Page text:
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Bridging the divides

Filed under: — gavin @ 2 August 2008

We often discuss the issues that arise in doing interdisciplinary work in climate science, and Liz Moyer and I have a commentary on that just out in Nature Reports Climate Change. Normally I don’t mention these kinds of pieces on the blog, but in this case the editors commissioned a nice cartoon (from Mark Roberts) illustrating our point. I liked the cartoon a lot, and so it deserves as wide an audience as possible.

A bit of context is probably useful. The three main protagonists are representative of the somewhat different foci of paleo-climatologists, climate modellers and economists. Very broadly speaking, paleo-climate science is built around the analysis of single location time series (often from holes that are drilled). Climate modellers spend a lot of time trying to see what is coming up in all its complexity, while economists tend to eschew complexity and look for insight in highly idealised situations. But in order to increase the credibility of models, they have to do well at simulating past climates and what might happen in the future is certainly informed by what has happened in the past. And in order to better understand the impacts of climate change and various proposed policies, economists will need to embrace the complexity of human-climate interactions while modellers need to better understand what aspects of climate really do make a difference. None of these things will happen if we continue to all look in different directions, and more problematically, fail to support and reward those scientists who want to bridge the divides. Sea monsters notwithstanding.


270 Responses to “Bridging the divides”

  1. 151

    Re #147 where Jonh Donohue asks “could you provide us with the actual plus/minus” [for the effects of global warming]?”

    First, the figures are in the trillions not billions of dollars.

    Let’s assume that there is a sea level rise of only 1m, (3 feet) That will destroy much coastal farming land reducing world production of food. It will also destroy the homes of subsistence farmers. Positively, it will increase the shallow water where fishing will be possible, but since many edible species have now been fished out that not be a large plus.

    Of course this will also mean many beach homes in Florida etc. will also be destroyed, but people with cliff top houses on the coast of Carliornis will not have to climb as many steps when returning from the beach, until the cliff on which they have build their homes are eroded away by the rising sea levels.

    Every port in the world will be affected. Although a 1 m rise will not make them unusable, they will be vulnerable to storm surges, and each will probably require a Thames type barrier at $40 billion a time. See: http://news.bbc.co.uk/1/hi/uk/6964281.stm

    The advantage is that ships will be able to unload further up stream reducing transport cost, after the construction costs have been repaid.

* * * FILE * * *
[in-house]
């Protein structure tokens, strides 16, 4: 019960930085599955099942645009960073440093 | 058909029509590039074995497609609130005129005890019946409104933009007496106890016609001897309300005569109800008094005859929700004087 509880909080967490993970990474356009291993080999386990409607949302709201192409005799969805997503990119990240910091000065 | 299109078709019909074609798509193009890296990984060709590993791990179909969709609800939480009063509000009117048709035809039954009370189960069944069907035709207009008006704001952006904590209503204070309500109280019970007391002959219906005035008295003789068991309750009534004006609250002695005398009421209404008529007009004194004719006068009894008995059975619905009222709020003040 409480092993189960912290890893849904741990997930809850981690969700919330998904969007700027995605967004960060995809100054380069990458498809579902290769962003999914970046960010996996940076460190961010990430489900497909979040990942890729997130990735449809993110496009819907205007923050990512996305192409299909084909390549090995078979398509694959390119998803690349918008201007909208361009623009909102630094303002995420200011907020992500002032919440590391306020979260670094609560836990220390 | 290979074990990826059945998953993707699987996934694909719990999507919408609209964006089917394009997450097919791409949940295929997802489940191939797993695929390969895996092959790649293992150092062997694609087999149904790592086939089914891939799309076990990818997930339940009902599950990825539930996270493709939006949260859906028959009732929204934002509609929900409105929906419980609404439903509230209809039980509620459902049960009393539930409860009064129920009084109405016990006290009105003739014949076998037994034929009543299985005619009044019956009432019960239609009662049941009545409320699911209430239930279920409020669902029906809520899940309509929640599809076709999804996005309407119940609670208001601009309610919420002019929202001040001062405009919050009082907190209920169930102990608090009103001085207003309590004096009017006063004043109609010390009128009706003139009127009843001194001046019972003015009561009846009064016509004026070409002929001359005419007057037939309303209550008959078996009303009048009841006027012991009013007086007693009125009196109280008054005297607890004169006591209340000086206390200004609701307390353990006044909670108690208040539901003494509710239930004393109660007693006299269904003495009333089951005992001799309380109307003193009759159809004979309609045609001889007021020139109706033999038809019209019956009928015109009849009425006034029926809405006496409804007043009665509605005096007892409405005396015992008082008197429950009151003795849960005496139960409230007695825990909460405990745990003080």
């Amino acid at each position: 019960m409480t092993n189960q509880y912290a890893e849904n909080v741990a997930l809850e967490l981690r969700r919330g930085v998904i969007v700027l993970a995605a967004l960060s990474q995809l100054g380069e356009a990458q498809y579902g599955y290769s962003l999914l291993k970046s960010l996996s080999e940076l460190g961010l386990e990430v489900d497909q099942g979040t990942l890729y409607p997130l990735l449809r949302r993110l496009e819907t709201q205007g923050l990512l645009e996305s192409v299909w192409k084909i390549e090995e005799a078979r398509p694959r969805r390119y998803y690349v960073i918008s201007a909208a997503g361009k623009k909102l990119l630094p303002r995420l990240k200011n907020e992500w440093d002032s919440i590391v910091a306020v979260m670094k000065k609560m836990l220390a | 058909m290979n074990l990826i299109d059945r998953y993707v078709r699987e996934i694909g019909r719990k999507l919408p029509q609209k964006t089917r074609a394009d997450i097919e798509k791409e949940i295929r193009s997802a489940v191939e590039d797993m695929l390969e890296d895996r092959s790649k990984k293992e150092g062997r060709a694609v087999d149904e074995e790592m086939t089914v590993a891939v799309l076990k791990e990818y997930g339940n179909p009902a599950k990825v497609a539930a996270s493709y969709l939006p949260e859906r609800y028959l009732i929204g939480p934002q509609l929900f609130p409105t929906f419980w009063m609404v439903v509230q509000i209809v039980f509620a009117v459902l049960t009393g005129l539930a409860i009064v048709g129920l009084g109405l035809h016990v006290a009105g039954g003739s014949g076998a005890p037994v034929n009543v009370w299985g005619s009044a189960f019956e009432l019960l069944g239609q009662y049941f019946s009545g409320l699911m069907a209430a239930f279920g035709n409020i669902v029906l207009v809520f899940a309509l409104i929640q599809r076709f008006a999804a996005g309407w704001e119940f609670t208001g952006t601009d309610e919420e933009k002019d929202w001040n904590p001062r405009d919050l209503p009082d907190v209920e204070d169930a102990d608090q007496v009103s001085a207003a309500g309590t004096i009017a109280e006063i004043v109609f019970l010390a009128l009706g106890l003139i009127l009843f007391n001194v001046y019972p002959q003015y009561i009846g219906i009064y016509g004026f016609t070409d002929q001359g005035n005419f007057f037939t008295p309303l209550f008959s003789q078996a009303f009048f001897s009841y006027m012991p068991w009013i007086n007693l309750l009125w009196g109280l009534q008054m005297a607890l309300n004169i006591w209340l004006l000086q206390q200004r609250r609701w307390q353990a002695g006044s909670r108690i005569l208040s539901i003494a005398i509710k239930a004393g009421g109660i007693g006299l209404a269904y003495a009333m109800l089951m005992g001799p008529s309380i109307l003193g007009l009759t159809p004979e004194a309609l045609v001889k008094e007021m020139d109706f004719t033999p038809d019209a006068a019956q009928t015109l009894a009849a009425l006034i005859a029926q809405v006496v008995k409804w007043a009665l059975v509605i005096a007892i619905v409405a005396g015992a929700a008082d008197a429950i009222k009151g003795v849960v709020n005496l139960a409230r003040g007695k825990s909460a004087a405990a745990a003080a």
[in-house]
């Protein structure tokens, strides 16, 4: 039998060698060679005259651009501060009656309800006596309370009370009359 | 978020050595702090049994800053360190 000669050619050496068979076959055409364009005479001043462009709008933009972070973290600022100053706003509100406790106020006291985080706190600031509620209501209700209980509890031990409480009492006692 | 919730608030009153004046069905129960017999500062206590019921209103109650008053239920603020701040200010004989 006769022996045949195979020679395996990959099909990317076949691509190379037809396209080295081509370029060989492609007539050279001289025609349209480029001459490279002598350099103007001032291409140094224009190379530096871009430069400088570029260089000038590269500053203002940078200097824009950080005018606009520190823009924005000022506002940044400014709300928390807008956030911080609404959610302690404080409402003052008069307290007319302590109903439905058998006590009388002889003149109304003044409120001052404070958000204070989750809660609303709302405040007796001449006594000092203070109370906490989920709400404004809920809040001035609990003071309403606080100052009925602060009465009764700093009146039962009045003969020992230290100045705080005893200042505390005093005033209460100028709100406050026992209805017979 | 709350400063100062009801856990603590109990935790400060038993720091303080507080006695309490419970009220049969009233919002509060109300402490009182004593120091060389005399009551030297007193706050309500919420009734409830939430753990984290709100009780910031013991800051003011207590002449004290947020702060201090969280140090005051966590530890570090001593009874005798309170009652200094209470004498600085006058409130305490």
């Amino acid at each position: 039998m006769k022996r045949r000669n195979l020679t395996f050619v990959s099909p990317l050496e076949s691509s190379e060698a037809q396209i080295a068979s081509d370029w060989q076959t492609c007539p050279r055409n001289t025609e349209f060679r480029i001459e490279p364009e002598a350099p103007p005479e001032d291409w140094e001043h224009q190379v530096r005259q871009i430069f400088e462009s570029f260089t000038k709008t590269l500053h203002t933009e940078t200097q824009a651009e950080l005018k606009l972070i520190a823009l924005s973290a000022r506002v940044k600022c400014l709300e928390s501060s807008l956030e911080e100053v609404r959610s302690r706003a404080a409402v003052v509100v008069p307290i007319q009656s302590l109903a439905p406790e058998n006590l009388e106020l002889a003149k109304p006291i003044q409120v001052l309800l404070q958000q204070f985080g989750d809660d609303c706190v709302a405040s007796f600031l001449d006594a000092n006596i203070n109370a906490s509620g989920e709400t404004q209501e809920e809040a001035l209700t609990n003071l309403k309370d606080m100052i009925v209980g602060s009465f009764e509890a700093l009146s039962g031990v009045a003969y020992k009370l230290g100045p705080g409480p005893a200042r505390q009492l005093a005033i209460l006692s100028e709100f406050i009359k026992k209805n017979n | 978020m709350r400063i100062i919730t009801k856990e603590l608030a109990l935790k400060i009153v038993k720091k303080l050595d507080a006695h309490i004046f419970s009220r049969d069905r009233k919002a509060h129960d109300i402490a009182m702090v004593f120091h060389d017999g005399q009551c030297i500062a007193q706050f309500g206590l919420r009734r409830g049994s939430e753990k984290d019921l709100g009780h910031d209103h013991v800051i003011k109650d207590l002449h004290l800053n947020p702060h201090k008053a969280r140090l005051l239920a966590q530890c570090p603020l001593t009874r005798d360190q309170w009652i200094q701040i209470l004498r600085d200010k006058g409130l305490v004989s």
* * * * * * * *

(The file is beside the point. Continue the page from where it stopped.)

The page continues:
As far as the direct cost of global warming itself, then the loss of most farm land in the US to drought will be offset by a longer growing season and greater production in Russia. So that may balance out quite nicely!

    HTH,

    Cheers, Alastair.

  2. 152
    Rod B says:

    Timothy C. (146): I second that.

  3. 153
    Hank Roberts says:

    > a guy can support a family
    Rod, it’s mostly how you say ‘gals’ these days with the kids.

    But we digress.

    Mr. Donohue, for benefits of a warming world, you need to look past the disruption. The problem is the rate of change, far faster than anything in the past short of an asteroid impact; nothing adapts fast enough to make this a smooth transition. It’s going to be very messy. Economists dislike those times, they’re hard to account for.

  4. 154
    Nick Gotts says:

    #127 “in real life minimum wages hurt far more poor people than they help.” – BPL

    Nonsense on stilts. When a minimum wage was introduced in the UK, true enough lots of right-wing economists, and the CBI (employers’ organisation), predicted huge job losses. They didn’t happen, and a lot of people in cleaning and catering jobs began getting a wage they actually had some chance of living on.

  5. 155
    Nick Gotts says:

    #146 “But none of that changes the laws of physics or economics.”

    The “laws” of economics as defined by neoclassical economists are, to a considerable extent, simply obfuscatory ways to justify the status quo: they largely ignore the real world, where experience shows minimum wages do not in general reduce the number of jobs available at the lower end of the wage-scale, and construct a theoretical argument for why they “must” do so. As Rod B. notes, real-world businesses do not and cannot make the kinds of
    calculations theory says they “ought” to. More important, nor is the work to be done in a business neatly divisible into separate jobs that can be ranked by their profit-enhancing potential: workers operate in teams and networks, social interactions and morale effects are ineradicable complications.

    It simply is not the case that there is the kind of scientific consensus on how economies work – let alone how they could work – that there is on climate modelling.